Halls Gap fire questions
This is a wake up call - we live in a vulnerable town so do we sit on our hands and wait for a similar event to what has happened in East Gippsland and beyond?
Therefore I raise these questions:
- Does the community need a discussion with all Government Departments that oversee our town so that a plan can be developed to clear vegetation on our road reserves leading into and out of town (within the restricted zones)?.
- Should there be a discussion with DELWP regarding regular controlled burns on our northern and southern ranges?
- Should the NGSC review their by-law that restricts residents from burning fuel from around their households only in the two weeks of October, this [being] a very small window in which to carry out this work?.
- Is it a viable option to start a petition regarding these matters to put to our local Member.
- Do we approach our Councillors and Mayor for support in pushing our case?.
- Would the Ratepayers Association be supportive of these issues? I realise that the Northern Grampians Shire Council has in place a Municipal Emergency Plan (I believe the current Plan is Version 3.2 dated May 2018) in which it states on page 2: "The Northern Grampians Shire Council (NGSC) is committed to working in partnership with the community, responsible authorities and other relevant agencies and organisations to prevent and minimise the occurrence of emergencies and their impacts on the community". So do we need to take any further action to ensure this plan is being adhered to?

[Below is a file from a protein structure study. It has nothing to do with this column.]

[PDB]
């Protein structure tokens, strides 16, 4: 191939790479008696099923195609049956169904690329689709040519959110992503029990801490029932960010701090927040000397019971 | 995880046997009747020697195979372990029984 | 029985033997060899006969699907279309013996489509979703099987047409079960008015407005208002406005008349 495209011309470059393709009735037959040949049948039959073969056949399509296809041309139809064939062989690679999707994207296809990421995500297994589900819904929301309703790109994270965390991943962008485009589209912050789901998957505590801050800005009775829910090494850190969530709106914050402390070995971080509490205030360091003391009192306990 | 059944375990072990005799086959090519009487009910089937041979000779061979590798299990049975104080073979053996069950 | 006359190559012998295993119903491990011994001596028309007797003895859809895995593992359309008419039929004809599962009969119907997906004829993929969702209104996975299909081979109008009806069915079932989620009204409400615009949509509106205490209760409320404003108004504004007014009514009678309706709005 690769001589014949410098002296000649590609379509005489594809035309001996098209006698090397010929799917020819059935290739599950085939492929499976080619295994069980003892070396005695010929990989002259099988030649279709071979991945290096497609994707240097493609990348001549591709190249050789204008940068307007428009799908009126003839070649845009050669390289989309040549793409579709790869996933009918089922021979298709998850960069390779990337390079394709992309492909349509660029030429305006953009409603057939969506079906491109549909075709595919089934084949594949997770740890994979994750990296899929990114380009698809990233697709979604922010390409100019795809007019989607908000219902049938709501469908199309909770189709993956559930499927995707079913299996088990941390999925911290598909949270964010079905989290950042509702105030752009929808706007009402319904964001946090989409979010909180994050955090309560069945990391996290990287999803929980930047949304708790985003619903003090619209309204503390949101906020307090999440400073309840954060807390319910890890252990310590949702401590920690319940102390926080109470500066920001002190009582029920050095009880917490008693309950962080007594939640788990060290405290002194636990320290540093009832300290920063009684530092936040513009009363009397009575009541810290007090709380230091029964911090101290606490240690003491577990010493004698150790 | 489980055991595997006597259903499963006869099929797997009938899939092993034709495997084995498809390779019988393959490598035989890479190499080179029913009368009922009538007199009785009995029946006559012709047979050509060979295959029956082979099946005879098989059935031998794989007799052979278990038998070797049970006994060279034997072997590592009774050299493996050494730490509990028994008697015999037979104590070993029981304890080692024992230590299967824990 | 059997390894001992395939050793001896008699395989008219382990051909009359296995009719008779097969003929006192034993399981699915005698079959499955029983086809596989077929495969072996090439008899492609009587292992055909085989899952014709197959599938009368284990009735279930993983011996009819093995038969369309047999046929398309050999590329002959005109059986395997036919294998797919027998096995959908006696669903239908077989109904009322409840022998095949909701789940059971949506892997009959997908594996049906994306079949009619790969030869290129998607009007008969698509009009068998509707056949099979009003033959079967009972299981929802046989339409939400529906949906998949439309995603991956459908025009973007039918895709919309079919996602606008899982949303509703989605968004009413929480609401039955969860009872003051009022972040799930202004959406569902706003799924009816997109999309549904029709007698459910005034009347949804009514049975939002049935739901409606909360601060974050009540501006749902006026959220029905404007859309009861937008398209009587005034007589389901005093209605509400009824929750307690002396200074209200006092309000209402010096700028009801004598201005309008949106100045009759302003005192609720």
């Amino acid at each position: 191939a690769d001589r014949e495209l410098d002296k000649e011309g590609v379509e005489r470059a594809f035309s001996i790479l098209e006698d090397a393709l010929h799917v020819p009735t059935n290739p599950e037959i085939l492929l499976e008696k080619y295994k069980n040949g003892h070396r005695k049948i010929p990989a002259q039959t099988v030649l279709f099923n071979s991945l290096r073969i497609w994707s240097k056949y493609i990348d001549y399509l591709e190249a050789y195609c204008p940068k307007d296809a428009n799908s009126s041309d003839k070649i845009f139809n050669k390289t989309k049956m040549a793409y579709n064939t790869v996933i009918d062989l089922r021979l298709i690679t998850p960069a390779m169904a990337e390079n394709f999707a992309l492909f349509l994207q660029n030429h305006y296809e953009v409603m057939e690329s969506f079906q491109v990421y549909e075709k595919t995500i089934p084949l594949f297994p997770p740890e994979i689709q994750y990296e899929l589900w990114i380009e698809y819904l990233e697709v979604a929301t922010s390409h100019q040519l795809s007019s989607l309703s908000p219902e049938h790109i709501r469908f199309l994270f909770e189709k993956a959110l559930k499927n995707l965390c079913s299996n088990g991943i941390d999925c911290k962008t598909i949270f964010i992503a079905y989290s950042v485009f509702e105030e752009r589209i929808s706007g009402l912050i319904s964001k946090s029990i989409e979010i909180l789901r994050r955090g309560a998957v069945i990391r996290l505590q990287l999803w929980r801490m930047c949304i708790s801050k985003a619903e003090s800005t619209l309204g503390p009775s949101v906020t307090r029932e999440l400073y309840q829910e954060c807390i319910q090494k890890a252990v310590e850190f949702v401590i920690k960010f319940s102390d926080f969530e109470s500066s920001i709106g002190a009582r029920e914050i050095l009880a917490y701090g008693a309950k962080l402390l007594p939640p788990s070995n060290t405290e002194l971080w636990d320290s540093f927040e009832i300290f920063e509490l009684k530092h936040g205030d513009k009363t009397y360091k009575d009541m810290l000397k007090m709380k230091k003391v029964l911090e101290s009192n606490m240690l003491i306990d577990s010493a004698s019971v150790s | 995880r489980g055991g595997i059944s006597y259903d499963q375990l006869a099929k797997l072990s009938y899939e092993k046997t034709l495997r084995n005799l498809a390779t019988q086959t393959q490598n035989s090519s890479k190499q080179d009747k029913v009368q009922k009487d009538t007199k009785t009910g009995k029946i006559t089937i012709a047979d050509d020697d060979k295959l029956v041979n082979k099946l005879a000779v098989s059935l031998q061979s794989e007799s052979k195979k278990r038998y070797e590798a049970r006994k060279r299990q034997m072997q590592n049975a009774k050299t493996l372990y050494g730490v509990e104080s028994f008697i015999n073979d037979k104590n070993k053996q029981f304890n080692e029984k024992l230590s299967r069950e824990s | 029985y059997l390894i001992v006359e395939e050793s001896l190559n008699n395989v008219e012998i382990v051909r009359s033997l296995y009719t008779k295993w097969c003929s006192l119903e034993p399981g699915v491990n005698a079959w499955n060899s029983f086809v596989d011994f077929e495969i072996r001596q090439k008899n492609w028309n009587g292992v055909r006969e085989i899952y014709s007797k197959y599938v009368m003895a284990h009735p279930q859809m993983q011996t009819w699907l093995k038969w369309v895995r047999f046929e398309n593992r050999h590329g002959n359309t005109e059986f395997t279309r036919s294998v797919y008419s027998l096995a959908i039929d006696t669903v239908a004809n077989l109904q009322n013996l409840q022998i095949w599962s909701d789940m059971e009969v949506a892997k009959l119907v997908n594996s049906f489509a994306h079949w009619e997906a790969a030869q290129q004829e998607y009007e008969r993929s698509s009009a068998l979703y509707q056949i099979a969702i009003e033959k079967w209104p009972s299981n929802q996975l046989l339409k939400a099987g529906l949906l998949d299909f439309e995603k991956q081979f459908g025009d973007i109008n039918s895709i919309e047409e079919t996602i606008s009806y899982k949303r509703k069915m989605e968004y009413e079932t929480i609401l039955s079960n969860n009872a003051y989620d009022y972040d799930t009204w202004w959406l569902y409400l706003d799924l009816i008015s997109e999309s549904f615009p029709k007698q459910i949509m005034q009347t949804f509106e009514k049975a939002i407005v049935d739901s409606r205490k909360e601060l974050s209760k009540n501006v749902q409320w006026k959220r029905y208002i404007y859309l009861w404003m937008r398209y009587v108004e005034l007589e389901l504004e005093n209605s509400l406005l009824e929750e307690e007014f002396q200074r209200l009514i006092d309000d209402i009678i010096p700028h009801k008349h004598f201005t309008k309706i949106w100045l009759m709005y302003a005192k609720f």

I would be interested to hear other peoples' views and thoughts as to how best we protect our town and residents from what could easily occur on our doorstep.
Daryl and Marianne Mitchell, Halls Gap
'Roo hunting: for and against
I have been involved in this pet food trial from day dot. It's been five year's this trial has been going for, and the changes it has been through has been ridiculous, the problem is DEWLP think they know best, yet they haven't got a clue of the damage and destruction a mob of roos can do.
And most people out there think tjat the people who are in this pet food program are just blokes that go out on a Friday night and have a few beers and go and shoot some roos.
Well that's not the case. As a professional shooter, l shoot four nights a week. And believe it or not I would make more money out of it than a person who is in a $100,000 job.
And the do gooders out there think that we are going to shoot the population of kangaroos out. Well! Just to let know, that we are only given 12 per cent of the population. So if DEWLP think that you have 100 kangaroos they will give 12 to shoot. And in that12 I get to shoot, l can only shoot down to 15kg dressed. Because the buyer's won't buy them.
So how the hell are we supposed to reduce the population on that percentage? And as Graham said, WHY is it still ok for a farmer to shoot on a drop permit. It seems to me that perhaps it's not about the well-being of the kangaroos.
Aaron Hemley, Stawell
I wholeheartedly agree with the comments from Andy Meddick. I am sickened by the relentless persecution of wildlife in this state.
I'm very glad that the government has suspended kangaroo culling in these near-apocalyptic conditions.
However, they have approved a full season on native Stubble Quail with a bag of 20 birds per day and are yet to make an announcement regarding the season on native waterbirds.
Australians and people all over the world have donated millions to help our wildlife during this crisis, the least the government could do is stop deliberately raising the death toll.